Loading
Click Here to Subscribe For FREE SMS Alerts on Disaster Awareness
OR SEND SMS " ON DISASTERAWARENESS " TO 9870807070


Videos:Recent Disasters

Loading...

Refresher Training of CERT by FOCUS

Monday, October 15, 2012

Small infections cost Indians 69,000 crore


Mumbai:India loses Rs 69,000 crore a year—more than twice the sum of Rs 34,488 crore it set aside for the country's health budget in 2012—to small infections. What's more, an estimated 38 crore of its citizens catch small infections with the result that they lose 162 crore workdays every year. 
    This is the shocking find
ing of a recent London School of Economics study that puts a question mark on its citizens' hygiene. The study was conducted in Mumbai and Delhi and the findings extrapolated to the whole of India. Small infections, including diarrhoea and skin ailments such as rash, blisters and prickly heat, as well as respiratory illnesses were covered. The respondents were also questioned on the direct and indirect costs for each episode of illness. 
Indians lost 1.8cr yrs to cancer in 2008 
study to find the impact of cancer on the number of healthy years in life has found that Indians lost 1.87 crore years of productive life to the ailment in 2008 alone. Around 170 million years were lost to cancer globally the same year, the study, a first of its kind, has revealed. Indian women have lost more years than men. P 10 Most kids have one infection bout every two months: Study 
Mumbai: A London School of Economics study has shown that India loses Rs 69,000 crore a year because of small infections. The findings say that every time a family member falls ill, it costs them an average of Rs 997, which over the course of a year, works out to an average of Rs 8,814 per household. 
    Laddered up to a national level, everyday infections would cost the citizens a staggering Rs 69,000 crore. 
    These infections can be avoided with something as simple as washing hands with soap at critical times—before eating or preparing food and after using the toilet, say doctors. 
    Dr Jayanti Shastri, head of the microbiology department at the civic-run Nair Hospital, said that washing hands may sound like a very trivial habit, but it is essential. 
    "People should especially take care to wash their hands with a liquid soap or alcohol-based hand-rubs as soap bars are not generally a good option. We had conducted a study and found that soap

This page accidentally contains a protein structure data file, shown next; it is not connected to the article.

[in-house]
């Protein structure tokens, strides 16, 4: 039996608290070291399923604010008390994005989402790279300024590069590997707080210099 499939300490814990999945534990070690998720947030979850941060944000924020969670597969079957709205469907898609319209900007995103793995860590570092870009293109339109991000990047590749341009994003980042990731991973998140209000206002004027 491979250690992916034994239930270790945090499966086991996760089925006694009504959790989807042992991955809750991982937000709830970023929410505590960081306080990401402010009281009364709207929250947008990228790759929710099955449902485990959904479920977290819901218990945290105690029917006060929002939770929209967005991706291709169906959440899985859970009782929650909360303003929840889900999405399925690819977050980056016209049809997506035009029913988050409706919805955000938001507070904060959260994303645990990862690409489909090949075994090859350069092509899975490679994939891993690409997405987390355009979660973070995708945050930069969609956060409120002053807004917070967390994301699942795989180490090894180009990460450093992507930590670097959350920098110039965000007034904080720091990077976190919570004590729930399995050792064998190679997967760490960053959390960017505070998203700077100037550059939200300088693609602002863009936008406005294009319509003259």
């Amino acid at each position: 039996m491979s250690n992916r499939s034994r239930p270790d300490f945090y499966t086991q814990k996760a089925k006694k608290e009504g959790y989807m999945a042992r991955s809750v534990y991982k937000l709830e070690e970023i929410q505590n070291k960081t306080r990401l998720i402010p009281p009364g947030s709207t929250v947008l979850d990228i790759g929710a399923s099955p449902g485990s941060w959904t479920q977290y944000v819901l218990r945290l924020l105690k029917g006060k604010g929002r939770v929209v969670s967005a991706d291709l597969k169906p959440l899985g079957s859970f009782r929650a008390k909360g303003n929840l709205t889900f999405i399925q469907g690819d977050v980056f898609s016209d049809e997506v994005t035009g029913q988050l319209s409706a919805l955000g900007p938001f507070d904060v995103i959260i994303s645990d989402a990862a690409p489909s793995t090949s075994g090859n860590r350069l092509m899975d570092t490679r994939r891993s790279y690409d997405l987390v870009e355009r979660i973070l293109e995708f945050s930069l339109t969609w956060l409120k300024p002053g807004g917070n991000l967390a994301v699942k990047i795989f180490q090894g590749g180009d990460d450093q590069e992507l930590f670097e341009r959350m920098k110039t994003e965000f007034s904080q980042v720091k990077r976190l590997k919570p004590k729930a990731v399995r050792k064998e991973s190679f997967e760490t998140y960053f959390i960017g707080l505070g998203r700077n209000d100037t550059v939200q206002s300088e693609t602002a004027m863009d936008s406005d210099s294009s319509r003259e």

bars carry on contamination as they house a lot of bacteria. Moreover, it is also the technique of washing hands that has to be taken into consideration. Fingernail beds and the space between the fingers are areas that have to be given more attention," said Shastri. 
    The study also found that two out of three episodes of illnesses among children aged 16 or less resulted in loss of three school days. 
    Moreover, two out of three children between five and 15 experience one bout of infection every two months. 
    The Lifebuoy Cost of Infection Study was conducted in association with the London School of Hygiene and Tropical Medicine in India, a department of the London School of Economics. The findings were shared in a hand hygiene awareness campaign by Nitin Paranjpe, CEO of Hindustan Unilever Ltd. 
    Dr Hemant Thacker, who consults at Jaslok and Breach Candy hospitals, goes so far as to say that washing hands is akin to vaccination in little children. 
    "Washing hands can definitely circumvent water and food-borne diseases and skin infections. Moreover, if the caregiver is careful to wash his or her hands during a respiratory illness, even these won't be passed on at all," advised Thacker. 

COST OF POOR HYGIENE 
Findings of infections study 
India loses 69,000cr a year to small infections 
38cr Indians catch small infections and lose 162cr workdays every year 
Each time a family member falls ill, it costs the unit an average of 997; in a year, this works out to 8,814 
68% episodes of small infections in kids under 16 result in absenteeism at school; each episode costs an average of three school days 
A global review of 11 countries: Average rate of washing hands after using the washroom is only 17%; this dips to 3% in Ghana & 1% in rural India

0 comments:

Popular Posts

Slide Presentation


TO GET FREE ALERTS ON MOBILE SEND SMS " ON DISASTERAWARENESS" TO 9870807070


Enter a Youtube URL to download:

Powered by KeepHD.com
Custom Search

Daily Green News

 

blogger templates | Make Money Online